We wait as members of a servant Church, dedicating its energies and skills into making the world around us here as heavenly a place as it can be. We proclaim the kingdom to come by building kingdom values of love and peace and compassion and service here where we are – loving our neighbours as ourselves.  Our beginning point in being sorted out and ready and prepared as Christians is constancy in prayer and in our reading of God’s word. If we don’t pray regularly and we don’t read regularly that’s like having the lamp but no oil to put in it. Lamps without oil go out; so does faith without prayer.

So, next question: what do I mean by prayer, and how do we go about reading God’s word? It isn’t just that we do it, it’s how we do it. Let’s think about prayer. Prayer isn’t really about reciting things, even something as holy and relevant and beautiful as the Lord’s Prayer. Of course reciting prayers can and should be part of our prayer life, but it shouldn’t be all we do. We don’t necessarily have to kneel to pray, nor even to speak. One definition of prayer speaks of “the practice of the presence of God”.

I love the story of the old men who used to wander into church every lunchtime and sit there for a half hour or so. One day the minister stopped him as he was leaving and said, “I love the way you come here every day to talk to God.” “Oh, I don’t talk to God,” said the old man, “leastways, I do sometimes, when I’ve got something to say, and sometimes I reckon he talks to me. But most of the time we just sits here together in peace.” Now that’s praying: choosing, in our busy lives, to make some space to sit a while with God. Words are optional, so is sitting, some to that. We may be busy, but we can never be too busy to pray. So I know one person who prays as she washes up after breakfast, another who prays as she drives to work each day (in case you’re worrying, she doesn’t close her eyes to do it).

How we do our reading is also important. There’s no prize for being able to devour bigger chunks of scripture than the next person. Often, small is beautiful in our scripture reading. It’s good to hear what others make of what we read, which is why bible study groups can be helpful. A word of warning, though: avoid any bible studies I might be leading, if you want to actually stay on the subject! Better still perhaps, read using a study guide or notes like the ones produced by Scripture Union, Bible Reading Fellowship and others.

But don’t read just to be dutiful, just in order to have done it.  It’s often worth doing a bit of serious study: the Bible comes alive when we understand it more clearly, the geography, the political context, the cultural practices, all of that. When we understand clearly what each story meant for the people who first read it, then that can help us to understand what it might be saying for us today.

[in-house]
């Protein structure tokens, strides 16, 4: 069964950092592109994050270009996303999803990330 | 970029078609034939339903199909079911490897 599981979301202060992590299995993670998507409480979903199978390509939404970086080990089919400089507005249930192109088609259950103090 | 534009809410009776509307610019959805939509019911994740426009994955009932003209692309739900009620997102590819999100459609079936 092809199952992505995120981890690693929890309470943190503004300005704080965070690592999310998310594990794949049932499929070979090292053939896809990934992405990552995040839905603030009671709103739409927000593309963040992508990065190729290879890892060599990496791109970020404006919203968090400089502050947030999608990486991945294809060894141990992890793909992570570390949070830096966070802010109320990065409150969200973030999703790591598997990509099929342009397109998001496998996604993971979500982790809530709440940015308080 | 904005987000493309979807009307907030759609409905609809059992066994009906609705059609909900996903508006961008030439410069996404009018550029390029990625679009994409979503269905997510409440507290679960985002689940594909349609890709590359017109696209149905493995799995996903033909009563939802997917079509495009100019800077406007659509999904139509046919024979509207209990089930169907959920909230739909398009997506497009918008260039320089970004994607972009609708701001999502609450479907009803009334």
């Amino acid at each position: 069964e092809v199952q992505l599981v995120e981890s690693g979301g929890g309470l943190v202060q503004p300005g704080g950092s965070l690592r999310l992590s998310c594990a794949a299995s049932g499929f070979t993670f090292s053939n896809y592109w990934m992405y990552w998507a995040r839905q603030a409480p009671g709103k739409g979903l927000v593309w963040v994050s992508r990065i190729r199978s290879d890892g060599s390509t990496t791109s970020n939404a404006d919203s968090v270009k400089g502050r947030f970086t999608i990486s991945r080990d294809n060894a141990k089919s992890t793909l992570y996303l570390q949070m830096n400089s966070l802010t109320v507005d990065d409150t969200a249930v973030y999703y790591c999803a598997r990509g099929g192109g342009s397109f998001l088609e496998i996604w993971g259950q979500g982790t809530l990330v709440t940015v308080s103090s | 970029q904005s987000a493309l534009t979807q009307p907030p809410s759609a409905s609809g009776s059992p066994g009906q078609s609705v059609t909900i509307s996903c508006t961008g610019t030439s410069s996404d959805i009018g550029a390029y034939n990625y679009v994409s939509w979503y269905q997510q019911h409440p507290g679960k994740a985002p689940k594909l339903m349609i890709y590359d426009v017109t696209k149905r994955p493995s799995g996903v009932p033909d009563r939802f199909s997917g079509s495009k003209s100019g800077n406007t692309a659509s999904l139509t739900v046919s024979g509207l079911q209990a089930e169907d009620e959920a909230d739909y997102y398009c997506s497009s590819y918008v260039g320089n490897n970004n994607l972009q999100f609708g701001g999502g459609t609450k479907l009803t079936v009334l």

But on the other hand we don’t always want to get too academic about things, because we can also just use the Bible as a catalyst for prayer. Read a short passage, perhaps one that’s so well known you don’t need to really think about it too deeply; so just read it and pause, reflect, don’t worry about the meaning so much as what God might be wanting to say to you personally through those verses. I remember being told about this sort of use of the Bible by a member of the Iona Community, and finding it quite exciting, that God might use these age old words today to say something to me that’s fresh and new. Expect to find new things as you read, expect that God might want to meet you here.

Please don’t imagine that I’m any sort of expert. In fact, I suppose I’m advising you to do things I don’t do very well myself. That’s something I have to admit. But I know I need to pray and to read, and I know I can always grow and develop in the way I do those things, and I know that it’s here, in my praying and in my reading, that I’ll I get the fuel and the motivation to keep on serving, burning.

Here’s a final thought, not about fuel for oil lamps but fuel for motors. I’ve an old friend who’s a motor mechanic, and he always has virtually no fuel in his car; someone else I know who drives for a living never lets his fuel tank go below half way. I know which one of the two I’d prefer to travel with!

Tuesday, 11 November 2014

Each Life Matters

Some words I've prepared for a memorial ceremony :-

What does it mean, to belong together? Simply that, on our own, even the greatest of us is only quite small. We are formed and made to be part of something greater than our mere selves: to give and to receive, to love and to be loved, to be cared for and to care. We are measured not by what we get and gather and own, but by what we give: within our families and with our children, in the nurture and teaching we have offered; among our friends, in our loyalty, and in our sharing of joys and tears; and within the wider world, in service and compassion, in perseverance and honest work. Like leaves on a tree, one day it will be our time to fall, and for some this will be too soon and out of season. But what each of us has given to the greater whole really matters; each life matters, each person matters, and what we have given of ourselves is what will live on.